Source: Journal of Geophysical Research: Space Physics
Scintillations are random fluctuations of radio signal amplitudes and/or phases caused by irregularities in the ionosphere, which impact global positioning system (GPS) signals. Makarevich et al.  used data covering a period of 166 days from the incoherent scatter radar (ISR) at Poker Flat, Alaska (PFISR) and nearby global positioning system (GPS) receivers to examine the generation mechanisms and possible source regions of ionospheric scintillations.
Scintillations have been traditionally described using the S4 (amplitude) and σϕ (phase) indexes, but when these are unavailable a proxy rate of change of total electron content (ROTI) index is often used. The authors find that the ROTI index exhibits significant correlation and an approximately linear relationship with the phase scintillation metric σϕ in the auroral region while the amplitude scintillation S4 shows no relationship with ROTI or σϕ. The probability of high scintillation measured using ROTI or σϕ also increases with auroral activity. A strong connection between the auroral particle precipitation into the E-region and scintillation (ROTI and σϕ) was noted, indicating that the ionospheric E-region is a key source region for phase scintillation at auroral latitudes. The authors also showed that for one event, scintillations occurred on the trailing edge of a well-defined propagating density enhancement in the E-region, suggesting that the gradient-drift instability was the possible candidate for the plasma structuring and scintillations.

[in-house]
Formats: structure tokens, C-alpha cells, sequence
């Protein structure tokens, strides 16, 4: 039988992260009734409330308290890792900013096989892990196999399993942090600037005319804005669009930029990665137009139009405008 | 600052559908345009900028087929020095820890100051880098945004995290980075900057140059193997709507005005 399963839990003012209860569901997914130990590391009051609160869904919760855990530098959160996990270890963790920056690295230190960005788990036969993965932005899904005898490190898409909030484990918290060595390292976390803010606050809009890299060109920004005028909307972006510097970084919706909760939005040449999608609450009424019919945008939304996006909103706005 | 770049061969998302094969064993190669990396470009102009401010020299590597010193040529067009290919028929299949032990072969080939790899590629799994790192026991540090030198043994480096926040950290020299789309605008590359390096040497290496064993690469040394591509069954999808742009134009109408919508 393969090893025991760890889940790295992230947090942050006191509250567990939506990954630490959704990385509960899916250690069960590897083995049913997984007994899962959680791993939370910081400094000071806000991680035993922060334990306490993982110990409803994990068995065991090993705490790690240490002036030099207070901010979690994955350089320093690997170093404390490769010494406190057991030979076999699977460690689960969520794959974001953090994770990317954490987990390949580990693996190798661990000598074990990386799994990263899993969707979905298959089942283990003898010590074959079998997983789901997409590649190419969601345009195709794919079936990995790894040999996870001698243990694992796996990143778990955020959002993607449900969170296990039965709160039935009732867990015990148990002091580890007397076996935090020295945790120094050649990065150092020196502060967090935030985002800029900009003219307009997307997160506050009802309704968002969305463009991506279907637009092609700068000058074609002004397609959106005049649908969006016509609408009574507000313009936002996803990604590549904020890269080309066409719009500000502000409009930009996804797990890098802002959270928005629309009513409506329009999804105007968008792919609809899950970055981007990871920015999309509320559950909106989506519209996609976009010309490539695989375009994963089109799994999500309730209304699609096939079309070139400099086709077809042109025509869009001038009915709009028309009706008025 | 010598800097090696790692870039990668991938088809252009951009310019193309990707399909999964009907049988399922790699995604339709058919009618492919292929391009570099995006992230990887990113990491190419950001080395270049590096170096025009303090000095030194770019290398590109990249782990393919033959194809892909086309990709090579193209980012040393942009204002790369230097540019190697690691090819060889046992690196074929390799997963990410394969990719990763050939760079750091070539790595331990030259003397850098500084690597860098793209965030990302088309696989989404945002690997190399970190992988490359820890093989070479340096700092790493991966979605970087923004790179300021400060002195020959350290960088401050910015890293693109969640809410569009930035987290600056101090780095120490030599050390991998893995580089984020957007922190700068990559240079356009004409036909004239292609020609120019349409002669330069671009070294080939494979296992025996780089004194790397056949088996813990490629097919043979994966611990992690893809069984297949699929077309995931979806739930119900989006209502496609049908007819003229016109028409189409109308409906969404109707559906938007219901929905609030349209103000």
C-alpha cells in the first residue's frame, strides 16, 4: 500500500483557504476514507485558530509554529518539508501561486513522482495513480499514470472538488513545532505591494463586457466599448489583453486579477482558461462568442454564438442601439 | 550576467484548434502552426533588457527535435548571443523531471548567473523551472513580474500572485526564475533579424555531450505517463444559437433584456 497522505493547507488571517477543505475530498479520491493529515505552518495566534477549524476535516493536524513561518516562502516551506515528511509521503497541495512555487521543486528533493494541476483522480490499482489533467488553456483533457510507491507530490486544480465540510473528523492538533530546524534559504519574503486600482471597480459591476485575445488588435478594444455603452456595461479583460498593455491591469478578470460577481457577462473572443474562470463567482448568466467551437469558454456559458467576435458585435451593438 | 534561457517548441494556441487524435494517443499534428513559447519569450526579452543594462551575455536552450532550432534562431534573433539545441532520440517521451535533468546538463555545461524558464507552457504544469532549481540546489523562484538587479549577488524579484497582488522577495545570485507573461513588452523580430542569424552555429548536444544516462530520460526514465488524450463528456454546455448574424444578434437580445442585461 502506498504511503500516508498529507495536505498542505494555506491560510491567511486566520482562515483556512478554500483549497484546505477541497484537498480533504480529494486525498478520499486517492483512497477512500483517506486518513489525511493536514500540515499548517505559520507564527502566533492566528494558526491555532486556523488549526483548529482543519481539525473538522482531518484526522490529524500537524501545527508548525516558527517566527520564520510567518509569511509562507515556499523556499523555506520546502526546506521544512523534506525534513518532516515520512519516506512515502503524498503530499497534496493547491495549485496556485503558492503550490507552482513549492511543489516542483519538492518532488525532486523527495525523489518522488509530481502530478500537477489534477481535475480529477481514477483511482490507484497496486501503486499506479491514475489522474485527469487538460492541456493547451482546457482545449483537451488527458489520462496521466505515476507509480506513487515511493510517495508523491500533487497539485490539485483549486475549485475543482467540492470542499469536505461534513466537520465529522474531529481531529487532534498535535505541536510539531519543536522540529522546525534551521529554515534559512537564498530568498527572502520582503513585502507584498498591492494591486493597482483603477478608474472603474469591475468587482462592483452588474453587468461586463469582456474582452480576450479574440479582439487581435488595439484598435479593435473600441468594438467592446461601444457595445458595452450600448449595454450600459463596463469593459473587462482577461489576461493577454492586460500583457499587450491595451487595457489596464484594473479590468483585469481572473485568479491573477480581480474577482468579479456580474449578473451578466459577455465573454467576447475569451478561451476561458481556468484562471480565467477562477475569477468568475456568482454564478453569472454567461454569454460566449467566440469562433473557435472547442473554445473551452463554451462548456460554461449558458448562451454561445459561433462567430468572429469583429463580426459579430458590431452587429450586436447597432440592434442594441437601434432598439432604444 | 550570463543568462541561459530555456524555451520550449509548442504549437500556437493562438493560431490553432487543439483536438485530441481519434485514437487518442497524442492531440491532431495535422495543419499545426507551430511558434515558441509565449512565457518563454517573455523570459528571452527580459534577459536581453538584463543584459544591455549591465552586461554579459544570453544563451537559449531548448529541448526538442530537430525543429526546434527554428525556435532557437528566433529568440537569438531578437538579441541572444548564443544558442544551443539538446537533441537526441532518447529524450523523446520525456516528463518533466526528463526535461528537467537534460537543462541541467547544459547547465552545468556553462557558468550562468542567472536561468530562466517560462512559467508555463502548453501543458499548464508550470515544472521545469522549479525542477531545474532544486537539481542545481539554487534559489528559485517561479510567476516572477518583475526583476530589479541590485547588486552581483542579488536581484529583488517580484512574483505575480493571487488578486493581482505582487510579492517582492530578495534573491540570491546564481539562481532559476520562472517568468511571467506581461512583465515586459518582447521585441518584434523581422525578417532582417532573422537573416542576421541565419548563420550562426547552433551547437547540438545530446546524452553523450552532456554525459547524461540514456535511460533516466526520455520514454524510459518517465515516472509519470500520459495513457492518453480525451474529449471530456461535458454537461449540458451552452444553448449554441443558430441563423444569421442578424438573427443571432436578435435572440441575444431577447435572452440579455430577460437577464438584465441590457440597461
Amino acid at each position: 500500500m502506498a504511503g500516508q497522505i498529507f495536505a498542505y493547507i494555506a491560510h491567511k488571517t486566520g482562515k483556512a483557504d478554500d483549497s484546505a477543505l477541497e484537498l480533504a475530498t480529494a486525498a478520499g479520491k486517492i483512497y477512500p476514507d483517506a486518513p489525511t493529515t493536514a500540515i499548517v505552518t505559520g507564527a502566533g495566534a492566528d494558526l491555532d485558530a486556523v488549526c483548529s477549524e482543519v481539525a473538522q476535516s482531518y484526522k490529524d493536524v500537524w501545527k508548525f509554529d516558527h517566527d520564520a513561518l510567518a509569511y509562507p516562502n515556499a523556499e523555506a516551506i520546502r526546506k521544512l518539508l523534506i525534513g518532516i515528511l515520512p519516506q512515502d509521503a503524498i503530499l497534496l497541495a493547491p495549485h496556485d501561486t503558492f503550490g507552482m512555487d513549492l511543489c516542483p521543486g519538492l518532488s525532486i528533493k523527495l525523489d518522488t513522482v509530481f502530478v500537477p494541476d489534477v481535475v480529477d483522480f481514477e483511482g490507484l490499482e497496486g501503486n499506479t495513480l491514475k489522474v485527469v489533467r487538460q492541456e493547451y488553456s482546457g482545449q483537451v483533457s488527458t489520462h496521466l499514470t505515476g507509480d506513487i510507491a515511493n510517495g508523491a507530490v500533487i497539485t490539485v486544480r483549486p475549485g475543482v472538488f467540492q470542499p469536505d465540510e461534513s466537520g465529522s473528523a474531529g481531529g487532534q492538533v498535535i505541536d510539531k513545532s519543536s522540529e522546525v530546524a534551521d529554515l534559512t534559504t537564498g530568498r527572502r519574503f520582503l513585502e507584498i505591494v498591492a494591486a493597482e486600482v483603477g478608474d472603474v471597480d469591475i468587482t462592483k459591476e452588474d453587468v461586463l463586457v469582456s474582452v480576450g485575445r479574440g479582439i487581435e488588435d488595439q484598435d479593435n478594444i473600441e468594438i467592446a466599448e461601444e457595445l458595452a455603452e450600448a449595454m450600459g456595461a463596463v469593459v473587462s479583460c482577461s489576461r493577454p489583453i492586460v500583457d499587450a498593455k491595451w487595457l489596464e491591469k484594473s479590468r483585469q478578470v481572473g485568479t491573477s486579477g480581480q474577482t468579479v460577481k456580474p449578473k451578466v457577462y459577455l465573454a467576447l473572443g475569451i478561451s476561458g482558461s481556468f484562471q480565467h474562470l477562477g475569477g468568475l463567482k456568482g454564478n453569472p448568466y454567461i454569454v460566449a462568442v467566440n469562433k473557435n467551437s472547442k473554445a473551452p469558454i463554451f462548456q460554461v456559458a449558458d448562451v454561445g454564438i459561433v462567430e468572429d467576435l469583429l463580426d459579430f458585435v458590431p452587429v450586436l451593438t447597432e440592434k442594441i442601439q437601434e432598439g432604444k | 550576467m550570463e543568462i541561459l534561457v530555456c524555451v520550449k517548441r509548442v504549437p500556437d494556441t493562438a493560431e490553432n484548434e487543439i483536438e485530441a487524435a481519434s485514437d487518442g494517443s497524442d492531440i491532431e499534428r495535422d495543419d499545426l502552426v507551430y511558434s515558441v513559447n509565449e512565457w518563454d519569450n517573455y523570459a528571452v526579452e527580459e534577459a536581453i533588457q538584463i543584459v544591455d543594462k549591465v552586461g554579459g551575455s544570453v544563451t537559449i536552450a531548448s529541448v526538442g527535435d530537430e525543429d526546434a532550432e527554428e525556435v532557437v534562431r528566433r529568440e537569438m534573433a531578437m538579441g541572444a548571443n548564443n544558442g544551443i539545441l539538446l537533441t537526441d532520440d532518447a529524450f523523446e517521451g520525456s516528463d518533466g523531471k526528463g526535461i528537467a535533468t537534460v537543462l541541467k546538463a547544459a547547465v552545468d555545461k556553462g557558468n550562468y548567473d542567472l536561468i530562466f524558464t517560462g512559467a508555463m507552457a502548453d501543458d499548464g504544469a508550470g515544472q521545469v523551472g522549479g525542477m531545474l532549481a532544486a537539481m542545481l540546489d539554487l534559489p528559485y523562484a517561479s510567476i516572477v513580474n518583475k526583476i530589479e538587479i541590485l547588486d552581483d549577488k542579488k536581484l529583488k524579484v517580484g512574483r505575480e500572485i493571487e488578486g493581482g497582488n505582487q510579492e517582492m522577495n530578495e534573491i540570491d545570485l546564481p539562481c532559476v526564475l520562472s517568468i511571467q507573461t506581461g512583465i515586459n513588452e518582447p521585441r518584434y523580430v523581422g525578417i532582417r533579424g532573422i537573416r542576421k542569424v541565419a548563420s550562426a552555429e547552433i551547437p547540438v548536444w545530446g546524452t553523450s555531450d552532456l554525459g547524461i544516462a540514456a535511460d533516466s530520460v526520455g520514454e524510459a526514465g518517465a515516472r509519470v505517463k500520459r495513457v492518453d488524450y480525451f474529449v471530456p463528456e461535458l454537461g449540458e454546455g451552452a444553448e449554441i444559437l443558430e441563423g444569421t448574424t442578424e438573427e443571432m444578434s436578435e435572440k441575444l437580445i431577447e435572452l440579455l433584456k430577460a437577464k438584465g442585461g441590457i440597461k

This paper adds to the growing body of evidence that ROTI can be used as a useful proxy for phase scintillation and that the ionospheric E-region is an important source region for ionospheric scintillations at auroral latitudes.
Citation: Makarevich, R. A., Crowley, G., Azeem, I., Ngwira, C., & Forsythe, V. V. . Auroral E-region as a source region for ionospheric scintillation. Journal of Geophysical Research: Space Physics, 126, e2021JA029212. https://doi.org/10.1029/2021JA029212
—Michael P. Hickey, Editor, JGR: Space Physics
Text © 2021. The authors. CC BY-NC-ND 3.0
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